Accurate average flow velocity determination is essential for flow measurement in many industries, including automotive, chemical, and oil and gas. The ultrasonic transit-time method is common for average flow velocity measurement, but current limitations restrict measurement accuracy, including fluid dynamic effects from unavoidable phenomena such as turbulence, swirls or vortices, and systematic flow meter errors in calibration or configuration. A new spatial averaging method is proposed, based on flexural ultrasonic array transducer technology, to improve measurement accuracy and reduce the uncertainty of the measurement results. A novel two-dimensional flexural ultrasonic array transducer is developed to validate this measurement method, comprising eight individual elements, each forming distinct paths to a single ultrasonic transducer. These paths are distributed in two chordal planes, symmetric and adjacent to a diametral plane. It is demonstrated that the root-mean-square deviation of the average flow velocity, computed using the spatial averaging method with the array transducer is 2.94%, which is lower compared to that of the individual paths ranging from 3.65% to 8.87% with an average of 6.90%. This is advantageous for improving the accuracy and reducing the uncertainty of classical single-path ultrasonic flow meters, and also for conventional multi-path ultrasonic flow meters through the measurement via each flow plane with reduced uncertainty. This research will drive new developments in ultrasonic flow measurement in a wide range of industrial applications.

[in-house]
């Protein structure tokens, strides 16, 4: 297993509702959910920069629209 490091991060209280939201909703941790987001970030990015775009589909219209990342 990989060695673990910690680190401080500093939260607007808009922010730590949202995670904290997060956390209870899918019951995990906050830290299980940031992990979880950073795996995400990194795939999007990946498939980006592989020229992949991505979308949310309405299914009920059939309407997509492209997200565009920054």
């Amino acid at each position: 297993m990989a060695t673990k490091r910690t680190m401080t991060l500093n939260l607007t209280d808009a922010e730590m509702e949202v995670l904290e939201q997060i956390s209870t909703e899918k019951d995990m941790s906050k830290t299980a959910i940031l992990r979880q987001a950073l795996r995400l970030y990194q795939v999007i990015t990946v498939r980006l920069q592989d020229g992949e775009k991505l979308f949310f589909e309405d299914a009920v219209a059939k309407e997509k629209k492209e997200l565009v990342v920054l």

- transit-time ultrasonic flow measurement
- flow velocity
- spatial averaging
- flexural ultrasonic array transducer